Data centers are no longer just about hardware.
The Software Defined Data Center, where all storage, computing, and networking are virtualized and delivered “as-a-service,” is rapidly becoming critical to the overall performance and efficiency of a data center’s operation. By 2020, that the capabilities of a Software Defined Data Center will be a requirement for 75% of Global 2000 Enterprises. In the same timeframe, a report from predicts that the size of the Software Defined Data Center market will reach $77.18 billion.
Software Defined Data Centers will have a major impact on the lifecycle and utilization of a hardware asset. Although that the right time for many organizations to move to a Software Defined Data Center “may be years away,” they believe that it will come sooner than most organizations are prepared for. In this case, however, Gartner is referring to the skills and culture required to transition to a Software Defined Data Center. IT organizations also need to understand the preparation required in physical data center infrastructure in order to support the Software Defined Data Center environment.
Impacts of the Software Defined Data Center on Physical Data Center Infrastructure
The Software Defined Data Center (SDDC) leverages virtualized workloads and drives the utilization of a given piece of hardware at a much higher rate than we see in a typical data center today. This will create an increase in per-rack density and create hot spots in many legacy data center environments. Without proper planning, cooling infrastructure will become a constraint that doesn’t allow an IT team to fully utilize all hardware assets in their data center.
As part of the planning process for transitioning to a SDDC, IT organizations should conduct a to evaluate the capacity of their cooling infrastructure to support the highly virtualized workloads in a SDDC environment. For many legacy data centers, properly enabling the SDDC will require augmentations to their cooling infrastructure in the form of , in row cooling, or other modernization strategies.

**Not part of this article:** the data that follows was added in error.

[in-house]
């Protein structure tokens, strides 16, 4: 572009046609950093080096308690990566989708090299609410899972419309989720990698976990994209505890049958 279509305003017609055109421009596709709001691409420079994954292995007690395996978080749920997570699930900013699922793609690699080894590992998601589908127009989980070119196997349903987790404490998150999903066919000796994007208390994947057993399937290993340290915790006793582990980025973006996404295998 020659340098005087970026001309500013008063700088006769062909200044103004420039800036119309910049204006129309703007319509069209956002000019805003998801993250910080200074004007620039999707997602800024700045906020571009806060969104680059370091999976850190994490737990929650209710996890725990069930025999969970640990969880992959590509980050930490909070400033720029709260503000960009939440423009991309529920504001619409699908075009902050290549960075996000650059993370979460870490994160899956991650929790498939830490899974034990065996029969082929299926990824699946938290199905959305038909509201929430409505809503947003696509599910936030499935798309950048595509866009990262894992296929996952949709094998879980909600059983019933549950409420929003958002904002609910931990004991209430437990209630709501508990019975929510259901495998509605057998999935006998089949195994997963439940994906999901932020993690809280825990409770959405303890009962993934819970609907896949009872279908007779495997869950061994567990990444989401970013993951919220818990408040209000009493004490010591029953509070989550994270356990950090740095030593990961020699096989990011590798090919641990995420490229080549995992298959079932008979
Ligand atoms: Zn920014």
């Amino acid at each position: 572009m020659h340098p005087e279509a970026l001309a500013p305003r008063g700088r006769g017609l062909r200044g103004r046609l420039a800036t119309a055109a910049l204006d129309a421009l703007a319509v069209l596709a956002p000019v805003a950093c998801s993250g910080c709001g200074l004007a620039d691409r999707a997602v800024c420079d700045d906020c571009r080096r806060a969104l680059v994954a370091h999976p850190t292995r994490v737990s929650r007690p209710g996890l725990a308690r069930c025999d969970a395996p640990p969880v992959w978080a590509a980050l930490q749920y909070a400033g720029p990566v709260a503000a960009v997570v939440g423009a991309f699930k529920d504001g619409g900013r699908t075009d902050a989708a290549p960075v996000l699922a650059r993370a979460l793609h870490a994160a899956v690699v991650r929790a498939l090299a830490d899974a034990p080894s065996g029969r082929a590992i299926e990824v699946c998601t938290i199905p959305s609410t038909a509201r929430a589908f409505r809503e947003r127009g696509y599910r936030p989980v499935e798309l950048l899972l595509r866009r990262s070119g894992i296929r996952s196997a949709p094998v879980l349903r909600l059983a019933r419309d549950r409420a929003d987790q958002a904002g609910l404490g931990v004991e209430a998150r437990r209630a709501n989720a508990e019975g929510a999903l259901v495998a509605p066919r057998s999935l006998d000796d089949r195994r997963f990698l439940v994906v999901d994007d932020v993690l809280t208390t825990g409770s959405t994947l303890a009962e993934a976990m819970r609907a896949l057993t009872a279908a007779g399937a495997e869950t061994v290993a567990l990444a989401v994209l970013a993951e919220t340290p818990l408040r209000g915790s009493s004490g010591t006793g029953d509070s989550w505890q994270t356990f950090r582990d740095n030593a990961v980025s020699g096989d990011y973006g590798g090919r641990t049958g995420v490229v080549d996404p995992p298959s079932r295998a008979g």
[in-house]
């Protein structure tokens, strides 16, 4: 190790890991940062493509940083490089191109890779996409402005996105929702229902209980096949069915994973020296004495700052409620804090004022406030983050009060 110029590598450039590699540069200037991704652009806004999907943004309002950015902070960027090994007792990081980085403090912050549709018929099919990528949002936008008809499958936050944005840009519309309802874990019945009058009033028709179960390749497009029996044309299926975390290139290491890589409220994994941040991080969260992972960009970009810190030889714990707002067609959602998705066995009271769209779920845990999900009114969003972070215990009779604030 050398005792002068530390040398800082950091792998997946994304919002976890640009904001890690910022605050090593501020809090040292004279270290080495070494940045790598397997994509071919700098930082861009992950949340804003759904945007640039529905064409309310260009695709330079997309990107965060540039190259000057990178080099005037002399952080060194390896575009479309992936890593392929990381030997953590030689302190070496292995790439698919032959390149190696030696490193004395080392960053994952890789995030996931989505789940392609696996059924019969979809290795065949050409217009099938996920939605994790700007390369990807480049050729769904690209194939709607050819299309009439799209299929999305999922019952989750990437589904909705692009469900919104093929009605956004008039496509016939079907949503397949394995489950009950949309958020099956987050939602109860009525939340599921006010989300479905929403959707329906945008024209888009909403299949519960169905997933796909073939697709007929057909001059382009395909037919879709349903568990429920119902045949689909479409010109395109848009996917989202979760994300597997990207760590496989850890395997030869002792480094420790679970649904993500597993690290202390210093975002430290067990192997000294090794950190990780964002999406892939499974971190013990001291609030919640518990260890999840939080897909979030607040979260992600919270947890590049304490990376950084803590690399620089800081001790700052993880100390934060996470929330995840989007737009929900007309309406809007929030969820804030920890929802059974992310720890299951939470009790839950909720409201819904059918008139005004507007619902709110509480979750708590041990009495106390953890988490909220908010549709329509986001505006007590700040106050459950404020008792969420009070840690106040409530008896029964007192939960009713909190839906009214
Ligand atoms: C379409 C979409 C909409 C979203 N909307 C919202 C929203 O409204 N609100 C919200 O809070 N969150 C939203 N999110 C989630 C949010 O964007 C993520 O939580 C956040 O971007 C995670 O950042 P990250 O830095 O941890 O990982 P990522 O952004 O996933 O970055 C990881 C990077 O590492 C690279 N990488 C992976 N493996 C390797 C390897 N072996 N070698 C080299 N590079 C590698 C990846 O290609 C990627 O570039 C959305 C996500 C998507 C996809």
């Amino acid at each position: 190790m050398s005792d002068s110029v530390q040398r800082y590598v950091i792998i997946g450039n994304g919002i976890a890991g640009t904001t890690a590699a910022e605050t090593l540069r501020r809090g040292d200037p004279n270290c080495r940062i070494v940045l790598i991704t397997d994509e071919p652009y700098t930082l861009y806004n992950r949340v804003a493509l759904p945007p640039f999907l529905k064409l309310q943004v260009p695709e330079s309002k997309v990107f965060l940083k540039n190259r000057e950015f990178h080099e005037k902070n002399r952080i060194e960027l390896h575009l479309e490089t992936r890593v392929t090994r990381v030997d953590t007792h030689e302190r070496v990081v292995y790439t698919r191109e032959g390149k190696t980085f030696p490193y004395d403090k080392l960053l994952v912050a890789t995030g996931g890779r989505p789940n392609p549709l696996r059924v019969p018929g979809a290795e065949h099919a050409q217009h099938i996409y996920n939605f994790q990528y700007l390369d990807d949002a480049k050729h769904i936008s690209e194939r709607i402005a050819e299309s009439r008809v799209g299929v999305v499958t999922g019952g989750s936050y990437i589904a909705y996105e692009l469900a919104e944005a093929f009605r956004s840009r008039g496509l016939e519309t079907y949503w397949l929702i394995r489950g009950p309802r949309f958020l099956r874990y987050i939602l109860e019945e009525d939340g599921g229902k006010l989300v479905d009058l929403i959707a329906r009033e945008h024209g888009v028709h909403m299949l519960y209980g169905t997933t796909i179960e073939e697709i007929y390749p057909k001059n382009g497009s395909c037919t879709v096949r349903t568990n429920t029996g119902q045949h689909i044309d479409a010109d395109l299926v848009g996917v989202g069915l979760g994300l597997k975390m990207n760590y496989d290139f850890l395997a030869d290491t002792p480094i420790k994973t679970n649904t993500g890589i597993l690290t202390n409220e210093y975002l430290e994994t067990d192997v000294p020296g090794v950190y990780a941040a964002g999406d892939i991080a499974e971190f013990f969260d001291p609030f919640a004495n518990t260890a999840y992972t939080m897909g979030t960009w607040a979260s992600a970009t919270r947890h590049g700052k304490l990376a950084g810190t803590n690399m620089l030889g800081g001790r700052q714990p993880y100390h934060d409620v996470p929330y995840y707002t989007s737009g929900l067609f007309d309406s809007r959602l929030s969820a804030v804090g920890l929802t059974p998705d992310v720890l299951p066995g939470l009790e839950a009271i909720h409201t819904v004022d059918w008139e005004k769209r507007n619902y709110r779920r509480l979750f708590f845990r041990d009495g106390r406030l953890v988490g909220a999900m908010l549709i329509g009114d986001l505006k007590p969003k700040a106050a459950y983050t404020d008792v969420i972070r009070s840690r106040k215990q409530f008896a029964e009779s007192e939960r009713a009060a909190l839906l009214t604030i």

In many existing data centers with low utilization rates on their IT hardware, their per-rack power density (kW/rack) remains low. IT organizations need to be prepared for how increasing their asset utilization in a SDDC will impact their power draw per rack. Properly supporting the power requirements of a SDDC may require an increase in rack Power Distribution Unit (PDU) capacity (i.e. – increasing from a 5kW rack PDU to a 10kW rack PDU) or even an increase in the capacity of your data center Uninterruptible Power Supply (UPS).
Data Center Infrastructure Management
Data Center Infrastructure Management (DCIM) has been widely discussed but not widely adopted (see our for more information). However, the need for DCIM will likely increase with the adoption of Software Defined Data Center environments. Organizations like the are developing interoperability standards for the Software Defined Data Center and we believe that integration with DCIM will be critical to optimization an SDDC environment. Because a SDDC will shift workloads around the data center to areas that have sufficient capacity, an integration with DCIM will be needed to verify that the chosen hardware asset (and the rack it resides in) have sufficient power and cooling capacity to take on the proposed workload. The SDDC and your DCIM system should be communicating in this case, asking your DCIM system questions like “what is the current kW draw in this rack and how does that compare to my threshold for total capacity” to determine if a workload can be delivered to a given hardware asset.
The Software Defined Data Center will become a reality for IT organizations. The challenge will be having the foresight to create a plan that encompasses both the skills and culture changes needed to support a SDDC but also one that evaluates how physical data center infrastructure will be impacted by the major changes a SDDC will create.
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